The first limb of the General Grant tree in California is 130 feet above the ground and its mighty trunk has a circumference of 107 feet. The trunk of the General Sherman tree is over thirty-six feet in diameter at the base and tapers only slightly for half its 272-foot height. “Thirty-six feet!” people say to themselves as they circle the tree’s base like tiny ants. “Why, that’s wider than my house!” they may conclude. Three cars abreast could drive through it, for the trunk is as wide as many city streets. Engineers estimate that it contains 600,000 board feet of lumber, enough to build fifty, six-room houses! In the trunk alone there is enough lumber to fill 280 freight cars. These are wonders indeed!
Man is also impressed by the ages of trees. Turtles may live for 180 or 200 years, but trees live for thousands of years. “I feel so . . . infinitesimal,” murmured a young woman as she gazed upward at the giant sequoias. “I feel like a youngster,” replied a white-haired grandmother with a twinkle. When a woman was told that the General Sherman tree was believed to be about 3,500 years old, she wept. “I’m sorry,” she said, “but when you think about all the things that tree has known and faced . . .” She never finished the sentence—the impact of the ages seemed too much for her. Visitors to the giant sequoias in California often walk among these monarchs with mixed emotions: awe, wonder and disbelief.
A Sense of Gratitude
One feels profoundly thankful for all one’s senses when walking through a forest. Light streams through high branches and turns the ridged and twisted bark into Gothic-like carvings. Among the trees an awareness of quietude slips into one’s soul, and happiness is awakened by the surrounding beauty. At the edge of the forest the meadows appear like jewel boxes of wild flowers. From the banks of meadow streams one may perchance catch sight of a trout. A flick of a bushy tail reveals a squirrel that scolds trespassers. Lively chipmunks scurry about for food while inquisitive robins and noisy blue jays stand guard. How the heart rejoices at the sight of these forest creatures!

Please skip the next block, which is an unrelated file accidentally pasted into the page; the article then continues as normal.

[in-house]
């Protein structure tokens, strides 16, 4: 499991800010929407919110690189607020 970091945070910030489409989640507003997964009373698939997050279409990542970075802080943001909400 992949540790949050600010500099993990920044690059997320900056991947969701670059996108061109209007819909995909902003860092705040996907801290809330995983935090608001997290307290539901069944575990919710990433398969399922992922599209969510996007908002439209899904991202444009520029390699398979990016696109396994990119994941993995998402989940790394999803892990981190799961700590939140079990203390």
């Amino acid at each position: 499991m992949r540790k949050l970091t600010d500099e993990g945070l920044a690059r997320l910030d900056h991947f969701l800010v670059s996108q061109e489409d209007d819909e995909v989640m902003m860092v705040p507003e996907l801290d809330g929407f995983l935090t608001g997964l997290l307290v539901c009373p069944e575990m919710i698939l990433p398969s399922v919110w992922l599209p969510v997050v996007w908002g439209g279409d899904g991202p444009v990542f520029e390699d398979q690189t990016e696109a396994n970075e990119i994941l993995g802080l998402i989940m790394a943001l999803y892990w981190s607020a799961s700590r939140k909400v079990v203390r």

Daylight hours are one thrilling revelation after another. In the early morning a delegation of deer may trot slowly by. Soon camping sites are filled with the fragrance of wood smoke, and the morning mist diffusing the sunbeams bears the aroma of frying bacon and bubbling coffee.
But perhaps the most beautiful are the sunset hours. The long light rays redden the trunks of trees until they glow in the dark spaces of the groves. The evening light purples the carpet of blooming lupines. Dark shadows lean across the forest. A hawk glides noiselessly overhead. A deer appears quietly on the scene unannounced and modestly blends in with the surroundings. Birds begin to sing their evening songs.
Forest’s Inspirational Value
Those who appreciate God’s creation, no doubt, will always treasure the forest for its beauty and solitude, for its inspirational and spiritual value. Away from the hustle and bustle of city life, a walk through the woods, among plants and wild flowers, can be restoring indeed. How rewarding a picnic beside a clear lake or stream after wading or swimming in the cool, pure waters! What fun it is to hike or to go horseback riding in the woods! The cookouts, the camp-outs, the smell of camp fires, the thrill of seeing fish splash about in tree-shaded streams or to hear mocking birds trill are inspirational moments, memories never to be forgotten.
By and large, there is silence in the deep forests broken occasionally by a bird call, a mood that has cast deep impressions on men in all ages. Forests are discreet retreats where suffering appears to ease somewhat, where joy seems more intimate and where meditation seems to flow as easily as do streams. When one is alone deep in the forest there is solitude. There is peace. God’s handiwork is near. There are no screaming sirens, no nerve-racking sounds to rattle the mind, just the soothing rhythms of the trees. The rustle of the leaves, the trickle of brooks and streams are musical notes that cause the heart to rejoice.
Only a loving God could make so rewarding a gift, and so the Bible states: “Jehovah God made to grow out of the ground every tree desirable to one’s sight and good for food.” (Gen. 2:9) After spending time in the forest keeping company with the animals or with a burning log, after breathing in the forest’s rich air and experiencing its peace, one’s conviction is renewed that only God can make a tree.